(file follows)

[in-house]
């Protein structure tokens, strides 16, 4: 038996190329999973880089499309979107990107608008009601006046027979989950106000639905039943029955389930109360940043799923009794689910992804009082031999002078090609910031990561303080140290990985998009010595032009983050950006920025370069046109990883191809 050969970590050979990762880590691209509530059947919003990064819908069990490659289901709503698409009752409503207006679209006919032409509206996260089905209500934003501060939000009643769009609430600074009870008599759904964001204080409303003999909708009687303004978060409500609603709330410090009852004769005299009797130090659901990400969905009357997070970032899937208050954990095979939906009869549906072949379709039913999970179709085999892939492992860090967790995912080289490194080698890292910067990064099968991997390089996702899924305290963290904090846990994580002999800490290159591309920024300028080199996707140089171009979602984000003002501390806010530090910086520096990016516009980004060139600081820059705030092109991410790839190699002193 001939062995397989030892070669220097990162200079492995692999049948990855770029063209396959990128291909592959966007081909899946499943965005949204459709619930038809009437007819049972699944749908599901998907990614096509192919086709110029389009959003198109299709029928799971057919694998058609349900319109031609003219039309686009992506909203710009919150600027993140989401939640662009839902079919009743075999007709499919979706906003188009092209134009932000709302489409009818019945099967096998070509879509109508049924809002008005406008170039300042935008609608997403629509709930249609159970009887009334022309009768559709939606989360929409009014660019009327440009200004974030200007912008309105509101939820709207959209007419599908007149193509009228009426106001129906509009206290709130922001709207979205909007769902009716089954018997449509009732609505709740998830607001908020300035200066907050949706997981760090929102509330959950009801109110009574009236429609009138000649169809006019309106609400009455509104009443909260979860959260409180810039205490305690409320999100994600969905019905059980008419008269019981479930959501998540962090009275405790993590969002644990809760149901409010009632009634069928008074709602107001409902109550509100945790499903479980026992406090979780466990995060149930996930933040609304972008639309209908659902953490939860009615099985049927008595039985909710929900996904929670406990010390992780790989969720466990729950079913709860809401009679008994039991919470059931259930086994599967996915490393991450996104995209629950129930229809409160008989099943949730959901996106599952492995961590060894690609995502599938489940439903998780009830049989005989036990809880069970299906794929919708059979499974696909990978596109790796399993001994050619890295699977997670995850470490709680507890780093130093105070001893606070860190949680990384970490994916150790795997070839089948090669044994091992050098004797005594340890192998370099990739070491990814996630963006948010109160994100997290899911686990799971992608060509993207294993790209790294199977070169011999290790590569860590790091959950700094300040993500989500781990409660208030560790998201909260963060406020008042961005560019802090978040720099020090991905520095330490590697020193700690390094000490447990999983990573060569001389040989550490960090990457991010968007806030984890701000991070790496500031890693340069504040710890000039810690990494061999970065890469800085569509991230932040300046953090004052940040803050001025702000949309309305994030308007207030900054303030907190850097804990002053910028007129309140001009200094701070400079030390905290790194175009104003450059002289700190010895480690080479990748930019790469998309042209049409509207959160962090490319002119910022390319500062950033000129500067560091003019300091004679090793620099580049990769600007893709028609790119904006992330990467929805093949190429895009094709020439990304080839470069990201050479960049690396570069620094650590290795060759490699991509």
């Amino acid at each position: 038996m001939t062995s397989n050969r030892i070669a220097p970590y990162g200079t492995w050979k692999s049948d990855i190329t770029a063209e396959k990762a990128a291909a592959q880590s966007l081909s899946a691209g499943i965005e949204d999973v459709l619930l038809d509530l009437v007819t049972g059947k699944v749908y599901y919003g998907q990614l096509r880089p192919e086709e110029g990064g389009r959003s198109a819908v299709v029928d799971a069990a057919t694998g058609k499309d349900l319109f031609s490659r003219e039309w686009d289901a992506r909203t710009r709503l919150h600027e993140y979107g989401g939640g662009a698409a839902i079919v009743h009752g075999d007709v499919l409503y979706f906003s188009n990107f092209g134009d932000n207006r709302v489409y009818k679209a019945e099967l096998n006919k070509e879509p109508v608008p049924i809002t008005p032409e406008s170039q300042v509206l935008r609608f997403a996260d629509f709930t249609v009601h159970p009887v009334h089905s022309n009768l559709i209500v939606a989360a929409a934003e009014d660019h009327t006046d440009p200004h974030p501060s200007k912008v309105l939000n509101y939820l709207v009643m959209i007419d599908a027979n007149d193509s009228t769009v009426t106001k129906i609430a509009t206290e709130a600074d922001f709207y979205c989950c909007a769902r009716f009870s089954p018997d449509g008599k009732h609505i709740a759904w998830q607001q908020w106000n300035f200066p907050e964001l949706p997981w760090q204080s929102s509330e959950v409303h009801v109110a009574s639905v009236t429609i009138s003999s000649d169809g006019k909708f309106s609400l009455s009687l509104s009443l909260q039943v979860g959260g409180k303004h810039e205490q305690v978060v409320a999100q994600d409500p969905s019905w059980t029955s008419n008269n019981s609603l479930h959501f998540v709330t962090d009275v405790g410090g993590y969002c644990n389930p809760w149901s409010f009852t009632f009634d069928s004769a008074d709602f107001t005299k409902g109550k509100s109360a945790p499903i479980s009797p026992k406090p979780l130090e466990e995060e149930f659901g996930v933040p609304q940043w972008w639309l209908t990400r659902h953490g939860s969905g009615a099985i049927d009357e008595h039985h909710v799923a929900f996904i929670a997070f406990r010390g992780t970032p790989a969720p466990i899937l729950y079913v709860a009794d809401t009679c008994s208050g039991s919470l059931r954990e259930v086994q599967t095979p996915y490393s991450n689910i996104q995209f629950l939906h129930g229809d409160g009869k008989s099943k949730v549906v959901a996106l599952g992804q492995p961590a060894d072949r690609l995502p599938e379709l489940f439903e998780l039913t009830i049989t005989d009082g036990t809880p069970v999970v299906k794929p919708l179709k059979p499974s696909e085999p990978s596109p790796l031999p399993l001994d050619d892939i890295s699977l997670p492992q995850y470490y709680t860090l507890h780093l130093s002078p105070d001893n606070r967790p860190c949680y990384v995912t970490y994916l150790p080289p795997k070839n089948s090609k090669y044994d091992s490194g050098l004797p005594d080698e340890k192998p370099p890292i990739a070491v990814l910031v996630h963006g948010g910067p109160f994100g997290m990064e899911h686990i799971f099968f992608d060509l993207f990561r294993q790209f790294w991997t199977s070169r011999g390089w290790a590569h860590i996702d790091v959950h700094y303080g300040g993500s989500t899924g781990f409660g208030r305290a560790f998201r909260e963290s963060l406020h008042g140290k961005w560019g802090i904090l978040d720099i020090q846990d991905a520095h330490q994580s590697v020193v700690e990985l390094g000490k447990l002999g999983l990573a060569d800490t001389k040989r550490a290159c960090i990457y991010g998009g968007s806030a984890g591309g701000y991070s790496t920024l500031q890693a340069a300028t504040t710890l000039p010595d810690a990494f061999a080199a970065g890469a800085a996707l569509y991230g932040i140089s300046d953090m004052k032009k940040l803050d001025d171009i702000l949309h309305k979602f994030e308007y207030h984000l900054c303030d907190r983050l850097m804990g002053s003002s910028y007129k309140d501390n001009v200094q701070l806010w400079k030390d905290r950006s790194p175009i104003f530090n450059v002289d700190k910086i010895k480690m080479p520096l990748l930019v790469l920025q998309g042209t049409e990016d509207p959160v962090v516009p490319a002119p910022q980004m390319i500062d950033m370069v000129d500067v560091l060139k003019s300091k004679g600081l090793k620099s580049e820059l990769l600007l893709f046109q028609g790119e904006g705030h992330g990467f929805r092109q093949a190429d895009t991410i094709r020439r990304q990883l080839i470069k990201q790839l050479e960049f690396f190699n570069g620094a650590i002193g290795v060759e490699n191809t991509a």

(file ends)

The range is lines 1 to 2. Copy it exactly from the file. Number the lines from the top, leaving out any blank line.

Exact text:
[in-house]
């Protein structure tokens, strides 16, 4: 038996190329999973880089499309979107990107608008009601006046027979989950106000639905039943029955389930109360940043799923009794689910992804009082031999002078090609910031990561303080140290990985998009010595032009983050950006920025370069046109990883191809 050969970590050979990762880590691209509530059947919003990064819908069990490659289901709503698409009752409503207006679209006919032409509206996260089905209500934003501060939000009643769009609430600074009870008599759904964001204080409303003999909708009687303004978060409500609603709330410090009852004769005299009797130090659901990400969905009357997070970032899937208050954990095979939906009869549906072949379709039913999970179709085999892939492992860090967790995912080289490194080698890292910067990064099968991997390089996702899924305290963290904090846990994580002999800490290159591309920024300028080199996707140089171009979602984000003002501390806010530090910086520096990016516009980004060139600081820059705030092109991410790839190699002193 001939062995397989030892070669220097990162200079492995692999049948990855770029063209396959990128291909592959966007081909899946499943965005949204459709619930038809009437007819049972699944749908599901998907990614096509192919086709110029389009959003198109299709029928799971057919694998058609349900319109031609003219039309686009992506909203710009919150600027993140989401939640662009839902079919009743075999007709499919979706906003188009092209134009932000709302489409009818019945099967096998070509879509109508049924809002008005406008170039300042935008609608997403629509709930249609159970009887009334022309009768559709939606989360929409009014660019009327440009200004974030200007912008309105509101939820709207959209007419599908007149193509009228009426106001129906509009206290709130922001709207979205909007769902009716089954018997449509009732609505709740998830607001908020300035200066907050949706997981760090929102509330959950009801109110009574009236429609009138000649169809006019309106609400009455509104009443909260979860959260409180810039205490305690409320999100994600969905019905059980008419008269019981479930959501998540962090009275405790993590969002644990809760149901409010009632009634069928008074709602107001409902109550509100945790499903479980026992406090979780466990995060149930996930933040609304972008639309209908659902953490939860009615099985049927008595039985909710929900996904929670406990010390992780790989969720466990729950079913709860809401009679008994039991919470059931259930086994599967996915490393991450996104995209629950129930229809409160008989099943949730959901996106599952492995961590060894690609995502599938489940439903998780009830049989005989036990809880069970299906794929919708059979499974696909990978596109790796399993001994050619890295699977997670995850470490709680507890780093130093105070001893606070860190949680990384970490994916150790795997070839089948090669044994091992050098004797005594340890192998370099990739070491990814996630963006948010109160994100997290899911686990799971992608060509993207294993790209790294199977070169011999290790590569860590790091959950700094300040993500989500781990409660208030560790998201909260963060406020008042961005560019802090978040720099020090991905520095330490590697020193700690390094000490447990999983990573060569001389040989550490960090990457991010968007806030984890701000991070790496500031890693340069504040710890000039810690990494061999970065890469800085569509991230932040300046953090004052940040803050001025702000949309309305994030308007207030900054303030907190850097804990002053910028007129309140001009200094701070400079030390905290790194175009104003450059002289700190010895480690080479990748930019790469998309042209049409509207959160962090490319002119910022390319500062950033000129500067560091003019300091004679090793620099580049990769600007893709028609790119904006992330990467929805093949190429895009094709020439990304080839470069990201050479960049690396570069620094650590290795060759490699991509």